I remember in my tweens, riding in the back seat on the way home from church and telling my mother that when I became an adult, I would get a nose job. My mother said something along the lines of, “Well, when you’re an adult, you can make that decision.” I took that as her being supportive, her being sympathetic to my plight of having been cursed with what plastic surgery Web sites call an “ethnic” nose — my father’s nose.

I never did get rhinoplasty. It’s not that I’m against plastic surgery. No, on the contrary, I love it. My freshman year of high school, I listened enthralled as my English teacher described how a surgeon had peeled down her face to chisel off a calcium deposit on her forehead, and then pulled her face back up like he was making a bed. Plastic surgeons, good plastic surgeons, can perform miracles.

A few weeks ago, I was forwarded a fun list: The Most Desired Features. Patients of plastic surgeons Dr. Toby Mayer and Dr. Richard Fleming bring in glossy pages torn from magazines. Give me Angelina lips, patients say. Beyonce eyes. Cheeks like Heidi Klum.

I can’t imagine tearing a nose out of a magazine and taking it in to a doctor the same way, in high school, I walked into a hair salon at the mall and asked for a “Rachel.” But women do tear noses out of magazines, and last year, the noses most torn out belonged to Katherine Heigl, Amy Adams, and Michelle Williams.

Dr. Mayer and Dr. Fleming take note of which celebs’ features are most requested — they’ve been tracking this for the past 10 years — and put out their annual list.

I have spent far too much time the past couple of weeks thinking about the list, studying the list, surfing the web for photos of celebrities, contrasting Robert Pattinson’s jawline to George Clooney’s. I have spent far too much time building a Franken-man.

The rule was simple: I could only use most-desired parts. Not since junior high, when I wallpapered my bedroom with “Beverly Hills 90210” posters from “Tiger Beat,” have I spent so much time thinking about which pretty boy is prettiest. But here he is, my Franken-man.

He has Josh Duhamel’s nose, James Franco’s eyes, Will Smith’s chin and jawline, Wentworth Miller’s lips, Johnny Depp’s cheeks, and Matthew McConaughey’s body.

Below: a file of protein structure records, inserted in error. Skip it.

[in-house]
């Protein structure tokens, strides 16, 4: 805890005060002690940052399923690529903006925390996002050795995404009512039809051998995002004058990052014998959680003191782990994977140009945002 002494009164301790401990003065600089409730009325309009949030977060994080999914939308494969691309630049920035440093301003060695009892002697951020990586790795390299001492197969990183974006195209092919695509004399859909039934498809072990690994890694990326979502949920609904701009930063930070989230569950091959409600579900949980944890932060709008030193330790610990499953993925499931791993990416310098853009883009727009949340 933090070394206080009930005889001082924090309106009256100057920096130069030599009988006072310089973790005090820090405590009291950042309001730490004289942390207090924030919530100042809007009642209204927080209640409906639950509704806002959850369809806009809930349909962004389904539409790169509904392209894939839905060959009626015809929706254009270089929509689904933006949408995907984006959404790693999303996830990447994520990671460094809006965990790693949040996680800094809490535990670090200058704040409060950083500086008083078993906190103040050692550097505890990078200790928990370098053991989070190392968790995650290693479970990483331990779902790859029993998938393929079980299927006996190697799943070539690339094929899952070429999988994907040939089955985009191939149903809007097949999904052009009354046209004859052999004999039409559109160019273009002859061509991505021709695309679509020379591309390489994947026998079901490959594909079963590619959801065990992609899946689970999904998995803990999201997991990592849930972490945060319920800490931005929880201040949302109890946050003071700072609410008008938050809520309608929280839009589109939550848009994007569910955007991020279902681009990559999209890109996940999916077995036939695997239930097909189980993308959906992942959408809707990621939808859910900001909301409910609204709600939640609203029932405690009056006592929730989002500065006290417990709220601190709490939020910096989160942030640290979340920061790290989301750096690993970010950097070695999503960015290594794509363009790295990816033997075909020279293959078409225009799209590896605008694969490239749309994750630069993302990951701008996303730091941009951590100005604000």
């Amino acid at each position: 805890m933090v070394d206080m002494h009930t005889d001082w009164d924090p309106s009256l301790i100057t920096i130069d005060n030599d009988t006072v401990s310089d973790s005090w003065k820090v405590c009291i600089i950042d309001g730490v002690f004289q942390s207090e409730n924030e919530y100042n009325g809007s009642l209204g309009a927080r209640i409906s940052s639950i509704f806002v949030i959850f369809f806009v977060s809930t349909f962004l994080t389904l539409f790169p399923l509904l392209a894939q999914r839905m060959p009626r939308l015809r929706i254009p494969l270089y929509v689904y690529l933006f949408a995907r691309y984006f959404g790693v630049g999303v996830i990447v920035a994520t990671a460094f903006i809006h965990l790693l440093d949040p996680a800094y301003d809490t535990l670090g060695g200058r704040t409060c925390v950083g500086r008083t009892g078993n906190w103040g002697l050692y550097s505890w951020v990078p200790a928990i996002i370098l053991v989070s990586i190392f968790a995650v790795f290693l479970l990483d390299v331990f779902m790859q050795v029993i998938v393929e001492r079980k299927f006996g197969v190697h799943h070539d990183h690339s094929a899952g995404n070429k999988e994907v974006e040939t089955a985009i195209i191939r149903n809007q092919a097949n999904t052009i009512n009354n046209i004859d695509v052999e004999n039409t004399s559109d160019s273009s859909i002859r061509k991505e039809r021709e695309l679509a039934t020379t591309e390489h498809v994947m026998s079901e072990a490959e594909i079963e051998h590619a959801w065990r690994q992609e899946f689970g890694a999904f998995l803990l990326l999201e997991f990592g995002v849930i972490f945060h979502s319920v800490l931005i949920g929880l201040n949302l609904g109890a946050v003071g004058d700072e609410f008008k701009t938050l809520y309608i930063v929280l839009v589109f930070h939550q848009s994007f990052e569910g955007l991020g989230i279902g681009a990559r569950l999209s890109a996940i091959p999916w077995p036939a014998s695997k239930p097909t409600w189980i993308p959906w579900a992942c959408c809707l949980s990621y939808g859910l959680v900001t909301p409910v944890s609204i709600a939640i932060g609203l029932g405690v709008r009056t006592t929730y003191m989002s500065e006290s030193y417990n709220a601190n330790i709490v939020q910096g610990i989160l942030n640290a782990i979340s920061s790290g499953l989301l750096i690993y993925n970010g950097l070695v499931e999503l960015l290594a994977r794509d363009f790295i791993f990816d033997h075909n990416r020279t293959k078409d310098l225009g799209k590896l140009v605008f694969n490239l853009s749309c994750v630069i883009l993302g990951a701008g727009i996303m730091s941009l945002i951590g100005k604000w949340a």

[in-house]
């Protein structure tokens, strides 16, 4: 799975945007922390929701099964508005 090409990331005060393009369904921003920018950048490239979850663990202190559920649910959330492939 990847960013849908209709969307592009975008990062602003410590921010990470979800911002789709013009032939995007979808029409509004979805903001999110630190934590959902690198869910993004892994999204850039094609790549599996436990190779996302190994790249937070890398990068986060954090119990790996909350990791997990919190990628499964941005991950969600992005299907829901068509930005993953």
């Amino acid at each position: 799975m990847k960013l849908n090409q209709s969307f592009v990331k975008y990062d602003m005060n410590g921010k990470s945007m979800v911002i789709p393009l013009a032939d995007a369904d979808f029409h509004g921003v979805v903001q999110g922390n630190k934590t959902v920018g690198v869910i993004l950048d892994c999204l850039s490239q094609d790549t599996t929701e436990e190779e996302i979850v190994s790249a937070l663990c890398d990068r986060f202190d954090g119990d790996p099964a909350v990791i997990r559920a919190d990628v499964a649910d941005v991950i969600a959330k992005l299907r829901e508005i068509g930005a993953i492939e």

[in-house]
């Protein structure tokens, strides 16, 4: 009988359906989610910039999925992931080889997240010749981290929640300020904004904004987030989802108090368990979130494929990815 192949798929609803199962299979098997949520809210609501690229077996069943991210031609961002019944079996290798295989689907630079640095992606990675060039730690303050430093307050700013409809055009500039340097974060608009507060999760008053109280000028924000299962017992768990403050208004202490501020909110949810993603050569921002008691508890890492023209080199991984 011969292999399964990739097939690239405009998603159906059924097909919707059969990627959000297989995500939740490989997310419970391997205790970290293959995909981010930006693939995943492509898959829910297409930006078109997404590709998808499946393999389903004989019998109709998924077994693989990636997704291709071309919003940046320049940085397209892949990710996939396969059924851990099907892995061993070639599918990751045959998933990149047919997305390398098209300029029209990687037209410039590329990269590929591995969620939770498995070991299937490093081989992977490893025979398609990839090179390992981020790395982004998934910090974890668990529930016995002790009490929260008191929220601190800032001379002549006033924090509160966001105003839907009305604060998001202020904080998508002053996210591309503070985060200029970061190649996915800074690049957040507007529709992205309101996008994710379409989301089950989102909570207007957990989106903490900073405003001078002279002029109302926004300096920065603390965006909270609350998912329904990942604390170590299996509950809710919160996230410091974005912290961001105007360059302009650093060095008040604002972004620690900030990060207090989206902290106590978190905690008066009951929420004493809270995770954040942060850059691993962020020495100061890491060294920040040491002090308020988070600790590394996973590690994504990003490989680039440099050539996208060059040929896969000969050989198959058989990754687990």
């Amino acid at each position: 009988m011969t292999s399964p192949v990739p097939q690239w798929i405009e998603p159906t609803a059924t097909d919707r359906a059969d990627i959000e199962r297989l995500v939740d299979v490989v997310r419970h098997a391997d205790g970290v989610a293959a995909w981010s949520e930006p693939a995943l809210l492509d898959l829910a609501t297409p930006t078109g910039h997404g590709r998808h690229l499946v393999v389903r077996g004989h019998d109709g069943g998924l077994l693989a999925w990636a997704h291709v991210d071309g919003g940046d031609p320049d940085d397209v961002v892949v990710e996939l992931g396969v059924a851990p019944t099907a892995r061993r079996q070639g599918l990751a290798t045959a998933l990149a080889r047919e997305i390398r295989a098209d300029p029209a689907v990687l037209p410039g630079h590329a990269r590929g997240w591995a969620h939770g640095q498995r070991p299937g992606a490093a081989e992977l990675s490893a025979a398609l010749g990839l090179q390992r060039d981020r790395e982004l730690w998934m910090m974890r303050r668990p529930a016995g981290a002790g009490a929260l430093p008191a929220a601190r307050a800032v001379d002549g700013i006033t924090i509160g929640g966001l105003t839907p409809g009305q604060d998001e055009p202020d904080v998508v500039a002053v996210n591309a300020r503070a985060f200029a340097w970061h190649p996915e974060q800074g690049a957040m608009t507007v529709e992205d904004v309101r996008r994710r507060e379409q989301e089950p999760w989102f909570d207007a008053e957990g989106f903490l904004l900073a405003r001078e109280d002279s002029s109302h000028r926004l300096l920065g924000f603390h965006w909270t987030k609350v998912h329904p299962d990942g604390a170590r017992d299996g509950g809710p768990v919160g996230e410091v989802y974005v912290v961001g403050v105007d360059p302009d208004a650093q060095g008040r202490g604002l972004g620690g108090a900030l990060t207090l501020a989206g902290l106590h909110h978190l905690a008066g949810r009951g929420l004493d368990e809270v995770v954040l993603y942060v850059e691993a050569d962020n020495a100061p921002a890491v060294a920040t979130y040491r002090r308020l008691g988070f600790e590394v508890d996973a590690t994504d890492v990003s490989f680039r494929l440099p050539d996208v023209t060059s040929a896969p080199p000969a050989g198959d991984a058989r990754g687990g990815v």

This is not the way plastic surgeons operate.

In a conversation with Dr. Mayer, I asked him if he could show me on a computer what I would look like with a different nose. He said no, but his son, who is great with computers, could. Being a good plastic surgeon and being good at Photoshop are two different things.

Dr. Mayer suggests that if you want to get an idea of how you will look with plastic surgery, you should look at your plastic surgeon’s work. For example, if you are considering plastic surgery from Michael Jackson’s doctor, look at Michael Jackson; I most certainly don’t want a nose job from that guy.

I’m over wanting a nose job at all.

Last year, I traveled to Armenia to see the country where my grandfather was born. On the first day of my vacation, my guide pointed out the car window to The Mountain of Ara, and began telling me a legend. Ara the Handsome is the Armenian equivalent of Adonis, the prettiest of pretty boys. An evil, Assyrian queen named Shamiram (also known as Semiramis) was so captivated by Ara’s Photoshop-good-looks that she tried everything to woo him away from his wife and country.

Shamiram wasn’t good with rejection. She decided that if she couldn’t have Ara, no one could. She wanted him dead, so she declared war on Armenia, and after Ara was killed in battle, she had his body placed on a mountaintop. Some sources say that mythical dog-like creatures licked Ara back to life, but others say that Ara’s body became part of the mountain.

“If you look,” my guide said, pointing to the mountain’s peak, “you can see the nose.”

Ah, the nose. The most desired nose.

To check out the complete list of Most Desired Features, visit www.hollywoodshottestlooks.blogspot.com

Mariel Howsepian digs black coffee, fairy tales and a man in coveralls. She lives in Santa Monica and can be reached at Mariel_Rodriguez@antiochla.edu.